- Title Pages
- Notes on contributors
- List of figures and tables
- List of abbreviations
- 1 Introduction
- 2 Resolving alignment conflicts: A competing motivations approach
- 3 Animate object fronting in Dutch: A production study
- 4 Patterns in competing motivations and the interaction of principles
- 5 Why move? How weight and discourse factors combine to predict relative clause extraposition in English
- 6 A statistical model of competing motivations affecting relative clause extraposition in German
- 7 Competition in argument interpretation: Evidence from the neurobiology of language
- 8 Competition all the way down: How children learn word order cues to sentence meaning
- 9 Competing motivations in children's omission of subjects? The interaction between verb finiteness and referent accessibility
- 10 Competing cues in early syntactic development
- 11 Conflicting vs. convergent vs. interdependent motivations in morphology
- 12 On system pressure competing with economic motivation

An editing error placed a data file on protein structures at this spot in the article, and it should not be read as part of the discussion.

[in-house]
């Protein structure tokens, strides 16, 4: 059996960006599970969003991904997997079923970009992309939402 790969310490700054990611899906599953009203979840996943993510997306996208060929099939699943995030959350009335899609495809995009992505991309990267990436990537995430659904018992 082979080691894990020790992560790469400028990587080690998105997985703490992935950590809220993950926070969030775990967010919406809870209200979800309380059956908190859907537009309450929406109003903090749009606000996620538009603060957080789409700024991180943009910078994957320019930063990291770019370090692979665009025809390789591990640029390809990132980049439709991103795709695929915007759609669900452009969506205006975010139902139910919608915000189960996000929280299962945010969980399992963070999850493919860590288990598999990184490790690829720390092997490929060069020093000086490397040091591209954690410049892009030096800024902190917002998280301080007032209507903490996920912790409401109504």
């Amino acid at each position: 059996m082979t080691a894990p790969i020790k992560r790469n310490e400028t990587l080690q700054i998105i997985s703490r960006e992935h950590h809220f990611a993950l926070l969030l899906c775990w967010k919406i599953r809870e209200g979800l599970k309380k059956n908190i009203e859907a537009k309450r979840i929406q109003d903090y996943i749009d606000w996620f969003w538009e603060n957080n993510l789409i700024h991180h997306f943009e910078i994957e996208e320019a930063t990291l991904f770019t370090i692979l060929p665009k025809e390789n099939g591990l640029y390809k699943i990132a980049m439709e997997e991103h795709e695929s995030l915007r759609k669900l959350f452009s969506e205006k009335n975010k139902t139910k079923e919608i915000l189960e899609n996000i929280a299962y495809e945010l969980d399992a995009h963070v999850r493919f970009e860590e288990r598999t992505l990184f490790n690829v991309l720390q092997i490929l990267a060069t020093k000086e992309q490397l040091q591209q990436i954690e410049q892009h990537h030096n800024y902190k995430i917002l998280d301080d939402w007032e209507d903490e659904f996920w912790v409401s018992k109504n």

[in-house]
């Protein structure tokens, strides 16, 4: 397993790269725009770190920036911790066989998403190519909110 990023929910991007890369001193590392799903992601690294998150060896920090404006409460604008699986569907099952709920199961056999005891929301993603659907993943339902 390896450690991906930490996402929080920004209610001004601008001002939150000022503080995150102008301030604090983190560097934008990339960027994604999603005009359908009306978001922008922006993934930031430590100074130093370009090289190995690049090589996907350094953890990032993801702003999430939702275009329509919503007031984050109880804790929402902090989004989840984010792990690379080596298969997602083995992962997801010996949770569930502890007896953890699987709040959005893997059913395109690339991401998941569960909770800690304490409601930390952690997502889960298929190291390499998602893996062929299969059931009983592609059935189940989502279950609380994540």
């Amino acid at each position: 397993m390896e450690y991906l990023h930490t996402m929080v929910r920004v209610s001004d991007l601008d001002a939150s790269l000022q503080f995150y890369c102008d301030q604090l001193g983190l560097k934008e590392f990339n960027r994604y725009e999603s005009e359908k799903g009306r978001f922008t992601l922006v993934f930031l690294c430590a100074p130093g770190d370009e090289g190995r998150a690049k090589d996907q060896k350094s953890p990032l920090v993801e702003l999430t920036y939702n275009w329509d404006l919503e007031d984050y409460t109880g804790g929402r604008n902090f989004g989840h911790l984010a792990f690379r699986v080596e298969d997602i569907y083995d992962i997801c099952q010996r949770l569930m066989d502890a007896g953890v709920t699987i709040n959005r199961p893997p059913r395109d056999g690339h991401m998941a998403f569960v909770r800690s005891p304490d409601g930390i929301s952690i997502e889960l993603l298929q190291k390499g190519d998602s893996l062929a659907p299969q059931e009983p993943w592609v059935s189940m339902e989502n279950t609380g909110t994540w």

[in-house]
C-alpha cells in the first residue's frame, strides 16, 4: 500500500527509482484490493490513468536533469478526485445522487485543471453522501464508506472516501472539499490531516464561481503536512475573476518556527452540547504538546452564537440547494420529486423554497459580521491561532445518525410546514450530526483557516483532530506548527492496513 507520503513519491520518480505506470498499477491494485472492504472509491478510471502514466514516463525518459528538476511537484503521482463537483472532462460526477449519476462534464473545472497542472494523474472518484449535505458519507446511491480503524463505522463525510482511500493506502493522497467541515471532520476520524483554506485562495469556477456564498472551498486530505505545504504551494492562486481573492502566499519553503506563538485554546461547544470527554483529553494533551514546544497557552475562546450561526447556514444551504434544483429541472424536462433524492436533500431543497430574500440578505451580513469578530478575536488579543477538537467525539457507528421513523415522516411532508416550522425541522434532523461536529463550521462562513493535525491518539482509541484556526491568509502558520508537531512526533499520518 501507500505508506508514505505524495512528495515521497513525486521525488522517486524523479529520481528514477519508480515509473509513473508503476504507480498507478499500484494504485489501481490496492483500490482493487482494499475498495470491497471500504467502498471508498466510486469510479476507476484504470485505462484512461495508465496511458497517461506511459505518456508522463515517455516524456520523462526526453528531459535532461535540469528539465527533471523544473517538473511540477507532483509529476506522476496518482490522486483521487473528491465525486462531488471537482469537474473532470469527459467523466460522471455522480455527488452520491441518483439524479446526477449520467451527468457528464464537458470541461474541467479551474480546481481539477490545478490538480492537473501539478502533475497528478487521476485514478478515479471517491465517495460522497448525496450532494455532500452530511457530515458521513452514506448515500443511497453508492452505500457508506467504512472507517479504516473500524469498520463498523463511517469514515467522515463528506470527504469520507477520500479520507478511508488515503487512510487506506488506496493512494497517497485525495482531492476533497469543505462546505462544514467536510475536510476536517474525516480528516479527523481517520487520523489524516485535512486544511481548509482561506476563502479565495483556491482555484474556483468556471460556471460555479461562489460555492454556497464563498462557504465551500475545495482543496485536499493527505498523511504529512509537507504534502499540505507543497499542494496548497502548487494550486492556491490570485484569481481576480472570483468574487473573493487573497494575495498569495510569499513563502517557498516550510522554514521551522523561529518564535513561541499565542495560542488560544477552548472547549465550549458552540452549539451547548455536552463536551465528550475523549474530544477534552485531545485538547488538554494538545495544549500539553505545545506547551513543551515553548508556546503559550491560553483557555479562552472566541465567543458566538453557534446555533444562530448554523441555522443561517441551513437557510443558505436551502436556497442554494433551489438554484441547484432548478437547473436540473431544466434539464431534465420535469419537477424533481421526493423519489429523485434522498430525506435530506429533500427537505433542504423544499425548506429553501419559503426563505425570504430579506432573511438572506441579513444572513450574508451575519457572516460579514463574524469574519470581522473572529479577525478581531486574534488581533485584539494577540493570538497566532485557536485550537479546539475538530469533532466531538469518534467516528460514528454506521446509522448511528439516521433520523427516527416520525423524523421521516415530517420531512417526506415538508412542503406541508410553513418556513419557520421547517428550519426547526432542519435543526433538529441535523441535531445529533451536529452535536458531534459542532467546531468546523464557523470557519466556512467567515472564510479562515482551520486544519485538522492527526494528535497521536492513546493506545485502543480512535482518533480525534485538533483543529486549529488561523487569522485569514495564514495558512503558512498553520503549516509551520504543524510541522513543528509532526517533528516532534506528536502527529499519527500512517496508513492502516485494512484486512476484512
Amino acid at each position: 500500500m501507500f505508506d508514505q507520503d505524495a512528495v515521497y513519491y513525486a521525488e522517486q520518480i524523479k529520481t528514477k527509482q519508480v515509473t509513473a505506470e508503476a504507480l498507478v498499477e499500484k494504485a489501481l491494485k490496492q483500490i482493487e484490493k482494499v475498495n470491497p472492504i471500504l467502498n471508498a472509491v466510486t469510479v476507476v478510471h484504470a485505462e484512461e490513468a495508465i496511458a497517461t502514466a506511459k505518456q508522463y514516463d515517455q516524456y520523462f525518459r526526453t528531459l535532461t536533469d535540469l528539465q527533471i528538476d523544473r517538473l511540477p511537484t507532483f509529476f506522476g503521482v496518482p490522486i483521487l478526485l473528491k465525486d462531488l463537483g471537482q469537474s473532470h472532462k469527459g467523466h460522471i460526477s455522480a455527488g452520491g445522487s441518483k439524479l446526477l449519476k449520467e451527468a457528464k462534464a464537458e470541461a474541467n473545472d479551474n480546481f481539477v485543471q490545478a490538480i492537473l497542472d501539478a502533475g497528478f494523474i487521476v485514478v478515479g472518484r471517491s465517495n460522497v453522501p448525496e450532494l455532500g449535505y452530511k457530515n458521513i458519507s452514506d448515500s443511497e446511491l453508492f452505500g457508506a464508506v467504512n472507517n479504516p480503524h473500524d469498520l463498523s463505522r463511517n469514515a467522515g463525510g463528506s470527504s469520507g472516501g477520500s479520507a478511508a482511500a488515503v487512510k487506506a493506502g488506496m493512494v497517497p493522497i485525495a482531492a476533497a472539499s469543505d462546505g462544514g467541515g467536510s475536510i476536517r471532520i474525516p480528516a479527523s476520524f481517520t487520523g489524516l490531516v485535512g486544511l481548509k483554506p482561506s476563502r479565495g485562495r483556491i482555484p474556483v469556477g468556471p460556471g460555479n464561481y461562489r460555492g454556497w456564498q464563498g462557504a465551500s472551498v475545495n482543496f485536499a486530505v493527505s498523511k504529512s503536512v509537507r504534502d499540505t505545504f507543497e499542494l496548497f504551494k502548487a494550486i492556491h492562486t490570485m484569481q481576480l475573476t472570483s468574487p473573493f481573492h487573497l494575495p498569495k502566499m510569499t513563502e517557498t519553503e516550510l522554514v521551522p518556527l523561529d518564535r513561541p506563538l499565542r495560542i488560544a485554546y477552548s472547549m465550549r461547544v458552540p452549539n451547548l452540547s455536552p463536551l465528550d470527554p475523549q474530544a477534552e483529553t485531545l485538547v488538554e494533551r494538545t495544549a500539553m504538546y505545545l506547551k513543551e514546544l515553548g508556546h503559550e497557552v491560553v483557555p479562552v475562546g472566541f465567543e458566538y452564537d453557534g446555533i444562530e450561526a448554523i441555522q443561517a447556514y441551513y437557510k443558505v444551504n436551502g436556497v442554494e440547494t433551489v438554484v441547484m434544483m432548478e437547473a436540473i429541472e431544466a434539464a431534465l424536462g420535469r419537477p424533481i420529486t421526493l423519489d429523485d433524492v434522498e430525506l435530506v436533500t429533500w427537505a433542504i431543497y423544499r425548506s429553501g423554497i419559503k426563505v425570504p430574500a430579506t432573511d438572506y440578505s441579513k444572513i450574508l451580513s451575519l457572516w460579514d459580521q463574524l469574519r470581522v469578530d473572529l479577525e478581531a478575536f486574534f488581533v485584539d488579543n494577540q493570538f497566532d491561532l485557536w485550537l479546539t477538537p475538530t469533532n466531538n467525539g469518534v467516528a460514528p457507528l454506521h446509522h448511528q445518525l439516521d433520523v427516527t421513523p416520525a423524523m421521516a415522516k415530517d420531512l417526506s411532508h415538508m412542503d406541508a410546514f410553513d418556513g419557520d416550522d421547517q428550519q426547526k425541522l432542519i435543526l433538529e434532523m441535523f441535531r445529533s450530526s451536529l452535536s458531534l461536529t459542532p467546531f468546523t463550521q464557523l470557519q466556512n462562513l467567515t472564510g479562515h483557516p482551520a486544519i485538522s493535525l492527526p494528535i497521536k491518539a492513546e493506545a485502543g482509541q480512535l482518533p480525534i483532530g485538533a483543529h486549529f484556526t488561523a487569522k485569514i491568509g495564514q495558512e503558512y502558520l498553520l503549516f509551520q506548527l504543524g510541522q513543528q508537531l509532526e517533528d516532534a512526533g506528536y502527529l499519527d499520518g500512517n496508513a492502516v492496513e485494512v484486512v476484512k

- 13 Apparently competing motivations in morphosyntactic variation
- 14 Formal vs. functional motivations for the structure of self‐repair in German
- 15 Six competing motives for repetition
- 16 Motivating competitions
- 17 Competing motivation models and diachrony: What evidence for what motivations?
- 18 Where do motivations compete?
- 19 Politeness distinctions in personal pronouns: A case study on competing motivations
- 20 <i>Or</i> constructions: Monosemy vs. polysemy
- 21 Sentence grammar vs. thetical grammar: Two competing domains?
- 22 Conclusions: Competition across time
Where do motivations compete?
Where do motivations compete?
- (p.299) 18 Where do motivations compete?
- Competing Motivations in Grammar and Usage
Frederick J. Newmeyer
- Oxford University Press
This chapter is devoted to analyzing the locus of competing functional motivations. There are, broadly speaking, two positions on this issue, called “direct competition” (DC) and “indirect competition” (IC). In DC, there is direct synchronic linkage between properties of particular grammars and functional motivations for those properties. In IC, there is no direct linkage. Several arguments lead to the conclusion that IC is correct. In a nutshell, we can pinpoint parsing ease, iconicity, etc. as motivating factors for grammatical structure, even though, contra DC, there is no hope of identifying parsing or iconicity as motivators for particular structures or rules in particular languages.
Keywords: competing motivations, conventionality, direct competition, emergent grammar, functional explanation, iconicity, indirect competition, lexical government, Optimality Theory, preposition‐stranding, processing
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